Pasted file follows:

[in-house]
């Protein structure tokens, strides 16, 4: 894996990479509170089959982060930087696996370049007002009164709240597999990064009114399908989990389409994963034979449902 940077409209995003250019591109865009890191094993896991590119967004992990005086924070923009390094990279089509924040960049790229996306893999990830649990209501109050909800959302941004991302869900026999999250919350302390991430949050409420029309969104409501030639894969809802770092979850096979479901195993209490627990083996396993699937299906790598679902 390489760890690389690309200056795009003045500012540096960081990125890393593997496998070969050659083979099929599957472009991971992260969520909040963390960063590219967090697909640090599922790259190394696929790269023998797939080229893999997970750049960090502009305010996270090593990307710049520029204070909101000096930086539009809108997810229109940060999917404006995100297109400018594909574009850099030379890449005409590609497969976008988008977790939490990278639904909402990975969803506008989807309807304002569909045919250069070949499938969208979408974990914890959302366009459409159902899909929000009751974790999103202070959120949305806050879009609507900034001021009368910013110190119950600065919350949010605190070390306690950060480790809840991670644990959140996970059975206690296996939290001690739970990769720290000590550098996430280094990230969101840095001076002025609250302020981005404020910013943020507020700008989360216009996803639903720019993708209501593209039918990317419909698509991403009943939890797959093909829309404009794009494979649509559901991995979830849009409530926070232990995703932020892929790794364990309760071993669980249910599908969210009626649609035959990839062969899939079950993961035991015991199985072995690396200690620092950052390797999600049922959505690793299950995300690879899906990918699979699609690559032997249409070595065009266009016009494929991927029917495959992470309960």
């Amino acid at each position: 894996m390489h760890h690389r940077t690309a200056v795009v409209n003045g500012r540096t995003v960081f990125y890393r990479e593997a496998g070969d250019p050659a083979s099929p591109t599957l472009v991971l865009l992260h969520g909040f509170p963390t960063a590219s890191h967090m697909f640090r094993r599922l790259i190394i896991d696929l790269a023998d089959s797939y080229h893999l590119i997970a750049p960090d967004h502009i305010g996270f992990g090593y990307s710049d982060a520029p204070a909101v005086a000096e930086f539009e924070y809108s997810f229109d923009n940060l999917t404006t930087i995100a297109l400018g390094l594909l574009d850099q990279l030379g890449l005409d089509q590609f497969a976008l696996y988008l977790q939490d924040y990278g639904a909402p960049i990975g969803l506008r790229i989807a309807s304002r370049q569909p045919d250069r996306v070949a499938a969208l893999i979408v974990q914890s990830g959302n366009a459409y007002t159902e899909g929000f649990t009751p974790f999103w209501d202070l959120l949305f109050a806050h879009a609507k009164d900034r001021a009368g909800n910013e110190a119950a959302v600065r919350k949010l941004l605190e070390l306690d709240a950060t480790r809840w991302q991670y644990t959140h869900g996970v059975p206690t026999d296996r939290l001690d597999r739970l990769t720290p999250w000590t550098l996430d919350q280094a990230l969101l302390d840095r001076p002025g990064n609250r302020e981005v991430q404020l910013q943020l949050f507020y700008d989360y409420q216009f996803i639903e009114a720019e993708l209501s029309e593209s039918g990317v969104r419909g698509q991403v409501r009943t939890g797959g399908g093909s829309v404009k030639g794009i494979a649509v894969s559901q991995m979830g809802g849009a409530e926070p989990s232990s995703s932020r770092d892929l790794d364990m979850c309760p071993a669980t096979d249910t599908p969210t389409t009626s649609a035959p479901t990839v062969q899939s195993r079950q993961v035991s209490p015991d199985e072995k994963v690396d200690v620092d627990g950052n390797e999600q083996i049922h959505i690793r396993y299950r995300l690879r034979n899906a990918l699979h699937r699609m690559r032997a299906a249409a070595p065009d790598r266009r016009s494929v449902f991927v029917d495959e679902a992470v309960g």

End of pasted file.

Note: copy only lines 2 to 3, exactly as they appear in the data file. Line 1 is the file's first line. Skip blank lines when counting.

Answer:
């Protein structure tokens, strides 16, 4: 894996990479509170089959982060930087696996370049007002009164709240597999990064009114399908989990389409994963034979449902 940077409209995003250019591109865009890191094993896991590119967004992990005086924070923009390094990279089509924040960049790229996306893999990830649990209501109050909800959302941004991302869900026999999250919350302390991430949050409420029309969104409501030639894969809802770092979850096979479901195993209490627990083996396993699937299906790598679902 390489760890690389690309200056795009003045500012540096960081990125890393593997496998070969050659083979099929599957472009991971992260969520909040963390960063590219967090697909640090599922790259190394696929790269023998797939080229893999997970750049960090502009305010996270090593990307710049520029204070909101000096930086539009809108997810229109940060999917404006995100297109400018594909574009850099030379890449005409590609497969976008988008977790939490990278639904909402990975969803506008989807309807304002569909045919250069070949499938969208979408974990914890959302366009459409159902899909929000009751974790999103202070959120949305806050879009609507900034001021009368910013110190119950600065919350949010605190070390306690950060480790809840991670644990959140996970059975206690296996939290001690739970990769720290000590550098996430280094990230969101840095001076002025609250302020981005404020910013943020507020700008989360216009996803639903720019993708209501593209039918990317419909698509991403009943939890797959093909829309404009794009494979649509559901991995979830849009409530926070232990995703932020892929790794364990309760071993669980249910599908969210009626649609035959990839062969899939079950993961035991015991199985072995690396200690620092950052390797999600049922959505690793299950995300690879899906990918699979699609690559032997249409070595065009266009016009494929991927029917495959992470309960």
């Amino acid at each position: 894996m390489h760890h690389r940077t690309a200056v795009v409209n003045g500012r540096t995003v960081f990125y890393r990479e593997a496998g070969d250019p050659a083979s099929p591109t599957l472009v991971l865009l992260h969520g909040f509170p963390t960063a590219s890191h967090m697909f640090r094993r599922l790259i190394i896991d696929l790269a023998d089959s797939y080229h893999l590119i997970a750049p960090d967004h502009i305010g996270f992990g090593y990307s710049d982060a520029p204070a909101v005086a000096e930086f539009e924070y809108s997810f229109d923009n940060l999917t404006t930087i995100a297109l400018g390094l594909l574009d850099q990279l030379g890449l005409d089509q590609f497969a976008l696996y988008l977790q939490d924040y990278g639904a909402p960049i990975g969803l506008r790229i989807a309807s304002r370049q569909p045919d250069r996306v070949a499938a969208l893999i979408v974990q914890s990830g959302n366009a459409y007002t159902e899909g929000f649990t009751p974790f999103w209501d202070l959120l949305f109050a806050h879009a609507k009164d900034r001021a009368g909800n910013e110190a119950a959302v600065r919350k949010l941004l605190e070390l306690d709240a950060t480790r809840w991302q991670y644990t959140h869900g996970v059975p206690t026999d296996r939290l001690d597999r739970l990769t720290p999250w000590t550098l996430d919350q280094a990230l969101l302390d840095r001076p002025g990064n609250r302020e981005v991430q404020l910013q943020l949050f507020y700008d989360y409420q216009f996803i639903e009114a720019e993708l209501s029309e593209s039918g990317v969104r419909g698509q991403v409501r009943t939890g797959g399908g093909s829309v404009k030639g794009i494979a649509v894969s559901q991995m979830g809802g849009a409530e926070p989990s232990s995703s932020r770092d892929l790794d364990m979850c309760p071993a669980t096979d249910t599908p969210t389409t009626s649609a035959p479901t990839v062969q899939s195993r079950q993961v035991s209490p015991d199985e072995k994963v690396d200690v620092d627990g950052n390797e999600q083996i049922h959505i690793r396993y299950r995300l690879r034979n899906a990918l699979h699937r699609m690559r032997a299906a249409a070595p065009d790598r266009r016009s494929v449902f991927v029917d495959e679902a992470v309960g």